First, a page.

Take a convex polygon $P$ in the plane, and find its minimum area bounding rectangle, $R$. I'm interested in the ratio of the area of $R$ to the area of $P$. The ratio has a minimum of $1$ for rectangles and is $2$ for triangles. I want to say that $2$ is the maximum ratio possible.
Is this known? Is there a nice proof/counterexample for it?
I believe this is easy to prove. Assume you have at least four points and take the longest chord $C$ of the polygon. Now choose your rectangle such that two edges are parallel and the same length as $C$. Now observe that since each "half" of the polygon contains a triangle inscribed in the "half" rectangle (where "half" means cut by $C$), at least half of each side of the rectangle is filled.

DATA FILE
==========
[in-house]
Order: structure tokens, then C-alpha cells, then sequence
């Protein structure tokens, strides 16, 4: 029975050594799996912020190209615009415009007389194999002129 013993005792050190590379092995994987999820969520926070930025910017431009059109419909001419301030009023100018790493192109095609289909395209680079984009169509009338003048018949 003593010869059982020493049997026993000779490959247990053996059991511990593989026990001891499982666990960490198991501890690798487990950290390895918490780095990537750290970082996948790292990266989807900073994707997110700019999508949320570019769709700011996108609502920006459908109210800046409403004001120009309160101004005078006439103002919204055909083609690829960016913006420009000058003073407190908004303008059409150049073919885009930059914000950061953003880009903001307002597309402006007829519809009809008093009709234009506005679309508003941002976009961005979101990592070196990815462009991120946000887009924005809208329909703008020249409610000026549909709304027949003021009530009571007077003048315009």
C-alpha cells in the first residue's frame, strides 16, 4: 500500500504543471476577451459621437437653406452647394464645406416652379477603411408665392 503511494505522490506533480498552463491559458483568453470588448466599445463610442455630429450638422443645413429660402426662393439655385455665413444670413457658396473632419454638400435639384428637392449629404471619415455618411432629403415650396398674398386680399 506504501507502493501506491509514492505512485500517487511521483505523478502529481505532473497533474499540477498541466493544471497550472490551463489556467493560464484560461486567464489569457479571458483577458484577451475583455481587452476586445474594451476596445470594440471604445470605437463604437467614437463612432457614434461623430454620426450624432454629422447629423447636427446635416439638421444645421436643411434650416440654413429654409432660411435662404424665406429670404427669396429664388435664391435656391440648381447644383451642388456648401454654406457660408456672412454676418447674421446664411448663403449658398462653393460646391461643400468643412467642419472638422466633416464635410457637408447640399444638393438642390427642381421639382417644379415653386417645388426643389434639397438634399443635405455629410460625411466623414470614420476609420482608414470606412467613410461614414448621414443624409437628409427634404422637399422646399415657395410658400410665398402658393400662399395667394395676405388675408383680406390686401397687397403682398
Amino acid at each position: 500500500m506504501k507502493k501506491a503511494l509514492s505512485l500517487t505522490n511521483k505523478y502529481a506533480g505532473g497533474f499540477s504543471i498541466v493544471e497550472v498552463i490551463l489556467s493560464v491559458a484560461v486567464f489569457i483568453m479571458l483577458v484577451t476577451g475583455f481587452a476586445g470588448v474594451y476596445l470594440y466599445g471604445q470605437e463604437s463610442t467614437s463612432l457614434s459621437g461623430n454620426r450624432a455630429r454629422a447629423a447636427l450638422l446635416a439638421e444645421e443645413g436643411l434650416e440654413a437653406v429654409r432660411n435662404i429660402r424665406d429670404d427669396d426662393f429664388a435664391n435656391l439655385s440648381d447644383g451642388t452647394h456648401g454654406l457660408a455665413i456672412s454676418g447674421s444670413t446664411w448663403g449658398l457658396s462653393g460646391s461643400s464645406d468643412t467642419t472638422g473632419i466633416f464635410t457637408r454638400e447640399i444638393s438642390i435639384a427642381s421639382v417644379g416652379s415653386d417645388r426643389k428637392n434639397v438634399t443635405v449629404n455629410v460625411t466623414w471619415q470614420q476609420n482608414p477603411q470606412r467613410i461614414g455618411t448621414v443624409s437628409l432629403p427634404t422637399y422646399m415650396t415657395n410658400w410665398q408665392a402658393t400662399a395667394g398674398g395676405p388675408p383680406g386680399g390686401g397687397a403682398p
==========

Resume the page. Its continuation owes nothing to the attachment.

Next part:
Not quite an answer: it is a result of Dutkovsky that the area of a rectangle containing a curve of perimeter $2\pi$ is at most $4.$
EDIT I have just learned (from Erwin Lutwak) that the result is NOT a result of Dutkovsky, but a result of Lutwak, as in:
On isoperimetric inequalities related to a problem of Moser.
Amer. Math. Monthly 86 (1979), no. 6, 476–477.